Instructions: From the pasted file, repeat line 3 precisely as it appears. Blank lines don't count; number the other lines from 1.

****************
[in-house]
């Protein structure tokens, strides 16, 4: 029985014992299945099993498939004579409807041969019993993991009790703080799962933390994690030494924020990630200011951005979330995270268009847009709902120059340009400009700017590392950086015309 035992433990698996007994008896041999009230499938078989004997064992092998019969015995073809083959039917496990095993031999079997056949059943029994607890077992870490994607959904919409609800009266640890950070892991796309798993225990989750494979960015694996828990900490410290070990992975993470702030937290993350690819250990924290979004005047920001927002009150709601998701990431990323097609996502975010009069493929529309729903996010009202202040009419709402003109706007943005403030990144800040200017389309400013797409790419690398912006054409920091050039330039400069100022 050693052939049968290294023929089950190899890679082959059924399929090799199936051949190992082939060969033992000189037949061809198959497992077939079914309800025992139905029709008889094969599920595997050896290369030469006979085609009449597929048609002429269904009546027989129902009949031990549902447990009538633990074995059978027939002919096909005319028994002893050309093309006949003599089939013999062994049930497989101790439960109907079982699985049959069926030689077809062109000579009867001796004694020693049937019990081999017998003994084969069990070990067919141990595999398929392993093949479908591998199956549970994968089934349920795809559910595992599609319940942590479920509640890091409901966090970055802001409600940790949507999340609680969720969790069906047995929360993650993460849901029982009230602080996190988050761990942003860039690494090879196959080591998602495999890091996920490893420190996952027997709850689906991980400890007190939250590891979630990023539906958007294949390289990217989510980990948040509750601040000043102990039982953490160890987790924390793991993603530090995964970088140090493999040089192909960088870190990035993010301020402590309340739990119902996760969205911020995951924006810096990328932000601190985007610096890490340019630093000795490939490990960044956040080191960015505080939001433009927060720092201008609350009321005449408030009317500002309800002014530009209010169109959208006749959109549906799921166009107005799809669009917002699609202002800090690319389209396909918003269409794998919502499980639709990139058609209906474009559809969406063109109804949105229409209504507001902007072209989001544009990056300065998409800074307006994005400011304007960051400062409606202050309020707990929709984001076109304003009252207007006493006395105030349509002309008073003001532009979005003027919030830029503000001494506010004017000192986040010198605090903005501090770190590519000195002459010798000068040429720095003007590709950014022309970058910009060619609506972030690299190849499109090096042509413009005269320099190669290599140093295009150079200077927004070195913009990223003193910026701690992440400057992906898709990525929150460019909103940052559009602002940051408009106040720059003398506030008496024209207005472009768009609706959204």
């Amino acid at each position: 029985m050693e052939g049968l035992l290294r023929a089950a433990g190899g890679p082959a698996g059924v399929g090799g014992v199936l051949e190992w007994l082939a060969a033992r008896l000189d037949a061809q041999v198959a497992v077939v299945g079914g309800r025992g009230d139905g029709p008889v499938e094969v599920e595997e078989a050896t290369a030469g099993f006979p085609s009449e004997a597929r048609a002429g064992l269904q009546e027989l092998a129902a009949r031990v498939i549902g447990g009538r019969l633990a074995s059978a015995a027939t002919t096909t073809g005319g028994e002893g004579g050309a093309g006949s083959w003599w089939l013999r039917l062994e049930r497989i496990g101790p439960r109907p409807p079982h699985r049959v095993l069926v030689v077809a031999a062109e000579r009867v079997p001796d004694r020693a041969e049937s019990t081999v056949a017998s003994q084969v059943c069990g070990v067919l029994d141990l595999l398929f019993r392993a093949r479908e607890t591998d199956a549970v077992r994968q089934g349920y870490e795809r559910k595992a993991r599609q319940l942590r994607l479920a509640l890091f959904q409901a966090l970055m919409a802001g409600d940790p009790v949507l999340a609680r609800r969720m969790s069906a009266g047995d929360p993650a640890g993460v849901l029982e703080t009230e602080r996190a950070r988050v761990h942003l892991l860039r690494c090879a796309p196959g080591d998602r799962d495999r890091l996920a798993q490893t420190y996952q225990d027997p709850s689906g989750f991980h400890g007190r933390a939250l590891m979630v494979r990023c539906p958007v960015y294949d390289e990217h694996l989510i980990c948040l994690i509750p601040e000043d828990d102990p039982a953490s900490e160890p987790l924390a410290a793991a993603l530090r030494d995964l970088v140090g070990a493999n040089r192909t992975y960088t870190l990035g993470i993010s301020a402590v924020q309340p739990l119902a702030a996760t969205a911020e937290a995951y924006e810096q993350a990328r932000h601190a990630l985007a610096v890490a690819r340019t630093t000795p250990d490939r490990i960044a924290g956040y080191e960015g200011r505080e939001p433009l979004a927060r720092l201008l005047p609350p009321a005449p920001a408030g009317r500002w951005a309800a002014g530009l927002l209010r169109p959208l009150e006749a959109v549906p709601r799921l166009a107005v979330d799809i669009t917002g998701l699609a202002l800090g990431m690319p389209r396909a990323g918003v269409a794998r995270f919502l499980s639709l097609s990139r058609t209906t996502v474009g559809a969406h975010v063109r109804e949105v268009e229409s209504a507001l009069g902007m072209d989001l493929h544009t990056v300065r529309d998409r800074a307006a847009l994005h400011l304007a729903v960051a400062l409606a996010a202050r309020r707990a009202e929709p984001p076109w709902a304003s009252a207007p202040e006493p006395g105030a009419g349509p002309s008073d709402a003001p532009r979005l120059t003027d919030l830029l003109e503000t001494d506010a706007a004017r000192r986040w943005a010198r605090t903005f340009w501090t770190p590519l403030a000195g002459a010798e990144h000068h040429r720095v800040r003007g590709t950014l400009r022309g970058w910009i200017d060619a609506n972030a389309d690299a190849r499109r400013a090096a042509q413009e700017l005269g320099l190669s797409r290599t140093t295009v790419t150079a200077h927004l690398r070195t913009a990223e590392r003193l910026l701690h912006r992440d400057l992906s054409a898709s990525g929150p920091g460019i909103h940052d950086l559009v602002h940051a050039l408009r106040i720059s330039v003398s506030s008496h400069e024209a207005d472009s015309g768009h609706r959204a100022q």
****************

């Amino acid at each position: 029985m050693e052939g049968l035992l290294r023929a089950a433990g190899g890679p082959a698996g059924v399929g090799g014992v199936l051949e190992w007994l082939a060969a033992r008896l000189d037949a061809q041999v198959a497992v077939v299945g079914g309800r025992g009230d139905g029709p008889v499938e094969v599920e595997e078989a050896t290369a030469g099993f006979p085609s009449e004997a597929r048609a002429g064992l269904q009546e027989l092998a129902a009949r031990v498939i549902g447990g009538r019969l633990a074995s059978a015995a027939t002919t096909t073809g005319g028994e002893g004579g050309a093309g006949s083959w003599w089939l013999r039917l062994e049930r497989i496990g101790p439960r109907p409807p079982h699985r049959v095993l069926v030689v077809a031999a062109e000579r009867v079997p001796d004694r020693a041969e049937s019990t081999v056949a017998s003994q084969v059943c069990g070990v067919l029994d141990l595999l398929f019993r392993a093949r479908e607890t591998d199956a549970v077992r994968q089934g349920y870490e795809r559910k595992a993991r599609q319940l942590r994607l479920a509640l890091f959904q409901a966090l970055m919409a802001g409600d940790p009790v949507l999340a609680r609800r969720m969790s069906a009266g047995d929360p993650a640890g993460v849901l029982e703080t009230e602080r996190a950070r988050v761990h942003l892991l860039r690494c090879a796309p196959g080591d998602r799962d495999r890091l996920a798993q490893t420190y996952q225990d027997p709850s689906g989750f991980h400890g007190r933390a939250l590891m979630v494979r990023c539906p958007v960015y294949d390289e990217h694996l989510i980990c948040l994690i509750p601040e000043d828990d102990p039982a953490s900490e160890p987790l924390a410290a793991a993603l530090r030494d995964l970088v140090g070990a493999n040089r192909t992975y960088t870190l990035g993470i993010s301020a402590v924020q309340p739990l119902a702030a996760t969205a911020e937290a995951y924006e810096q993350a990328r932000h601190a990630l985007a610096v890490a690819r340019t630093t000795p250990d490939r490990i960044a924290g956040y080191e960015g200011r505080e939001p433009l979004a927060r720092l201008l005047p609350p009321a005449p920001a408030g009317r500002w951005a309800a002014g530009l927002l209010r169109p959208l009150e006749a959109v549906p709601r799921l166009a107005v979330d799809i669009t917002g998701l699609a202002l800090g990431m690319p389209r396909a990323g918003v269409a794998r995270f919502l499980s639709l097609s990139r058609t209906t996502v474009g559809a969406h975010v063109r109804e949105v268009e229409s209504a507001l009069g902007m072209d989001l493929h544009t990056v300065r529309d998409r800074a307006a847009l994005h400011l304007a729903v960051a400062l409606a996010a202050r309020r707990a009202e929709p984001p076109w709902a304003s009252a207007p202040e006493p006395g105030a009419g349509p002309s008073d709402a003001p532009r979005l120059t003027d919030l830029l003109e503000t001494d506010a706007a004017r000192r986040w943005a010198r605090t903005f340009w501090t770190p590519l403030a000195g002459a010798e990144h000068h040429r720095v800040r003007g590709t950014l400009r022309g970058w910009i200017d060619a609506n972030a389309d690299a190849r499109r400013a090096a042509q413009e700017l005269g320099l190669s797409r290599t140093t295009v790419t150079a200077h927004l690398r070195t913009a990223e590392r003193l910026l701690h912006r992440d400057l992906s054409a898709s990525g929150p920091g460019i909103h940052d950086l559009v602002h940051a050039l408009r106040i720059s330039v003398s506030s008496h400069e024209a207005d472009s015309g768009h609706r959204a100022q």